And the truth will….

…completely shock you,

…elude you for days,

…eventually set you free?

“At some point in your life, Little Guy, you’re going to have to learn not to listen to your brother, Mr. Ornery!!”

The two mothers of boys on The Little Guy’s gymnastics team just cackled in laughter. “You mean, you didn’t know?” they guffawed. “But he told all the boys on the team that it was an apple on a knife!” one exclaimed.  “I just literally found out this morning!” I sighed, shaking my head.

For five whole days I was under the impression that my “poor” eight-year-old had tripped over his own two feet while spinning around our kitchen floor and hit his chin off the countertop. Because that’s what he told me. And that’s what he told the babysitter when he came downstairs with paper towels pressed to his face and soaked in blood. And that’s what he told the doctor at the emergency department when we got there for SEVEN stitches on the night I turned around just as I was parking to hear Ibram X. Kendi speak (you know, after purchasing the tickets months ago!). And that’s what he told his aunt and grandmother and all his friends and teachers at school.

Five days! Five days until Mr. Ornery blurted it out on a Saturday morning. Five days before The Little Guy finally confessed when I told him I wouldn’t talk to him the rest of the day until I heard the truth. Little man, if you had told me the truth from the beginning, I would have said, “Well, that wasn’t very smart, was it? Do you see now why Mommy says, ‘Don’t ever touch my knife set’?”  Behavior. Consequence. Done.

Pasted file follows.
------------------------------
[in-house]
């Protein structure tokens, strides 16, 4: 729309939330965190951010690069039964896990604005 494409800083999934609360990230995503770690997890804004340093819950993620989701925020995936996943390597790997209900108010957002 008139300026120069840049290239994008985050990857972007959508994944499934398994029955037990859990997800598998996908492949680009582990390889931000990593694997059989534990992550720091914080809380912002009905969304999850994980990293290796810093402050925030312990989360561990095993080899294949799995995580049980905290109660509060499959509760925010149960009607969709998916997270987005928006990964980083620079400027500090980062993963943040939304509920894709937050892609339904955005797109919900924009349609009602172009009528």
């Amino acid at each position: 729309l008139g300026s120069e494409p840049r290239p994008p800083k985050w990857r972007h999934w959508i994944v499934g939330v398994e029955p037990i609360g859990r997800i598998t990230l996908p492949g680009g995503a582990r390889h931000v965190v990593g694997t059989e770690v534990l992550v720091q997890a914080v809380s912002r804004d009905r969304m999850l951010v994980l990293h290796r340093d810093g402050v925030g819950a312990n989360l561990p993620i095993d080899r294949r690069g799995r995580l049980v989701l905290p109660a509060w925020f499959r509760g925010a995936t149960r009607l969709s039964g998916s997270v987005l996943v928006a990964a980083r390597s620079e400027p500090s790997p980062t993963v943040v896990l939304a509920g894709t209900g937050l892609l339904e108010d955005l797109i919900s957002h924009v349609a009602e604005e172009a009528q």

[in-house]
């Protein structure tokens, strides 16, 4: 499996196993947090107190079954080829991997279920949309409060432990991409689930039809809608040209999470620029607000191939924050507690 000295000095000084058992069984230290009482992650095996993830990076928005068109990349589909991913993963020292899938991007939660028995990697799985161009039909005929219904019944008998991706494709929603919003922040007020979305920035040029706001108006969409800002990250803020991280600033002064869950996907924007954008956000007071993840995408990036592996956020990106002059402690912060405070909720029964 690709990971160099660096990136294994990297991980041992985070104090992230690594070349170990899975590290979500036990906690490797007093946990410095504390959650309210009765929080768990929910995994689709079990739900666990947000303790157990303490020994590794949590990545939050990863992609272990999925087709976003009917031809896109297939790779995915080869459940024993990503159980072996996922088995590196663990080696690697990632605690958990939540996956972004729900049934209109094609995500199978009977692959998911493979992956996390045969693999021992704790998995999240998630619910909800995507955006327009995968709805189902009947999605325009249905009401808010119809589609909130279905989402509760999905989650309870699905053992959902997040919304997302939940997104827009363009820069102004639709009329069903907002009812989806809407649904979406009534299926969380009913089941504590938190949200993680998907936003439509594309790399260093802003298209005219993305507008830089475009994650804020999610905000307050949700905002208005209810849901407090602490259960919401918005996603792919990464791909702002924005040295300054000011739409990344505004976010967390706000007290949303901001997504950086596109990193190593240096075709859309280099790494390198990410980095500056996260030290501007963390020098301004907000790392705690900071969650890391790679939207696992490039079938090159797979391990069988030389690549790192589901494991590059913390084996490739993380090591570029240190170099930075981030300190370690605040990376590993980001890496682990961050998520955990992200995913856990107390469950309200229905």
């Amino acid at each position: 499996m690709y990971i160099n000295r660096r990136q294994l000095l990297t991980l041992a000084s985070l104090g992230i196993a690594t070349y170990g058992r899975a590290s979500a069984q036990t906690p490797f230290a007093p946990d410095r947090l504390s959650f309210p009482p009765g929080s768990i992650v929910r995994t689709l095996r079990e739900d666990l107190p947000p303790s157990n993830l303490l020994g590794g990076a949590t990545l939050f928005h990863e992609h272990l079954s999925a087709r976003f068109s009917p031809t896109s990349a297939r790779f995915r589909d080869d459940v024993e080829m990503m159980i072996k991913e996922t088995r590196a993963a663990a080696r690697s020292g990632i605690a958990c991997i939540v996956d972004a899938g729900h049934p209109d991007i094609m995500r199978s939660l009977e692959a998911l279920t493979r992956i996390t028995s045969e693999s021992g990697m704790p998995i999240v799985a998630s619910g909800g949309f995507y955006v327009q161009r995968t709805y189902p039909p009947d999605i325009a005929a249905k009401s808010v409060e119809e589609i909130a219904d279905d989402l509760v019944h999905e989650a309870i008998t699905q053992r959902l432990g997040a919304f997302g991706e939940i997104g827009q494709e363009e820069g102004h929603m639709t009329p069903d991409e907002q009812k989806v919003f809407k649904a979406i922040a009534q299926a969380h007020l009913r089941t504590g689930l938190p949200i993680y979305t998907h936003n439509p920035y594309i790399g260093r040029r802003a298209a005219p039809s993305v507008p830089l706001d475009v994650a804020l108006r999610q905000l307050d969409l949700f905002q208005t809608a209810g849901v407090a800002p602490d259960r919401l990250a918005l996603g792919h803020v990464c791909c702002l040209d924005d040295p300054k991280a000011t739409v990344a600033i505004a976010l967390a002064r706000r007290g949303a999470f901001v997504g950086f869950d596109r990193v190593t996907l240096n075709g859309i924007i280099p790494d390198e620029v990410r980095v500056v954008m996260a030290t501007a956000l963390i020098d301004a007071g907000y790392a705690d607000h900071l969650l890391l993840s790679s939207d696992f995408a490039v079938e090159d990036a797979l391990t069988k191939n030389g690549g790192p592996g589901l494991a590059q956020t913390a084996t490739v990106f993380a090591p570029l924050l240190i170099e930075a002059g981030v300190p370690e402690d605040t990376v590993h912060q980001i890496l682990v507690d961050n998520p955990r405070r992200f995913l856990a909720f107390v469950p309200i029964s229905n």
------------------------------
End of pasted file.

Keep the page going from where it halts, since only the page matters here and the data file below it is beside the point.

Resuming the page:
And here, I almost let you have Halloween back. I was feeling compassionate about you getting injured and being so brave and stoic despite the discomfort of the stitches. I was being kind in letting you have an early dismissal from school the next day to rest. I was actually feeling sorry for you. Imagine tripping and busting your lip open. Maybe you should go Trick-or-Treating. But no, now I’m planning to wrap up empty boxes for you for Christmas!!

The reason I’m over the top with rage is that less than three weeks ago, The Little Guy sat in the car on his way to gymnastics practice and told me that a boy was mean to him on the bus and put him in a choke-hold. Knowing this little boy, I doubted the story and said, “Hmmm, that doesn’t sound right, my dear.” “Don’t you care about choking?” he asked in disbelief. “Oh, I care very much. It’s just that I haven’t heard the whole story yet.”  And the next morning, a mom at the bus stop revealed that the real story involved MY boy reaching across the aisle and grabbing his friend around the head. The real story is that my son had been bouncing around the bus and eventually got into an argument with another kid. The real story is that my son then lied to me about who was at fault. And that’s when he became grounded for the month, including all Halloween activities! I don’t take bullying or lying lightly!